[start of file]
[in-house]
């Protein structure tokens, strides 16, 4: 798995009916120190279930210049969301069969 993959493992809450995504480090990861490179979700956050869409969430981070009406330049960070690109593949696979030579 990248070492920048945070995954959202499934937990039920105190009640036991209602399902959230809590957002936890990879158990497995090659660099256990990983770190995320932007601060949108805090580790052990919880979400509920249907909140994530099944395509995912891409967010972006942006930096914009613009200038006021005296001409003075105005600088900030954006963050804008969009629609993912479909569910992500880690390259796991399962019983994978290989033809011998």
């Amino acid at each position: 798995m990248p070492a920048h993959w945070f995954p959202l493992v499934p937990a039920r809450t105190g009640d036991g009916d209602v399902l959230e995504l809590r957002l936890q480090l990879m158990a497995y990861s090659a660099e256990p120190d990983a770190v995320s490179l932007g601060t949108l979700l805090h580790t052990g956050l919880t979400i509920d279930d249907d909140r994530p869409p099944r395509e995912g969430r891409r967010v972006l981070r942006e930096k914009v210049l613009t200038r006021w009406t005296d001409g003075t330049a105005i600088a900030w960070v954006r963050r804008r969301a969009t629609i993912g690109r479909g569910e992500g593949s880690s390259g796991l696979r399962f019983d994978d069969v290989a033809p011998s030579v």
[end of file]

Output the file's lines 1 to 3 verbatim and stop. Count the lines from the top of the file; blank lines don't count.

[in-house]
């Protein structure tokens, strides 16, 4: 798995009916120190279930210049969301069969 993959493992809450995504480090990861490179979700956050869409969430981070009406330049960070690109593949696979030579 990248070492920048945070995954959202499934937990039920105190009640036991209602399902959230809590957002936890990879158990497995090659660099256990990983770190995320932007601060949108805090580790052990919880979400509920249907909140994530099944395509995912891409967010972006942006930096914009613009200038006021005296001409003075105005600088900030954006963050804008969009629609993912479909569910992500880690390259796991399962019983994978290989033809011998």
């Amino acid at each position: 798995m990248p070492a920048h993959w945070f995954p959202l493992v499934p937990a039920r809450t105190g009640d036991g009916d209602v399902l959230e995504l809590r957002l936890q480090l990879m158990a497995y990861s090659a660099e256990p120190d990983a770190v995320s490179l932007g601060t949108l979700l805090h580790t052990g956050l919880t979400i509920d279930d249907d909140r994530p869409p099944r395509e995912g969430r891409r967010v972006l981070r942006e930096k914009v210049l613009t200038r006021w009406t005296d001409g003075t330049a105005i600088a900030w960070v954006r963050r804008r969301a969009t629609i993912g690109r479909g569910e992500g593949s880690s390259g796991l696979r399962f019983d994978d069969v290989a033809p011998s030579v």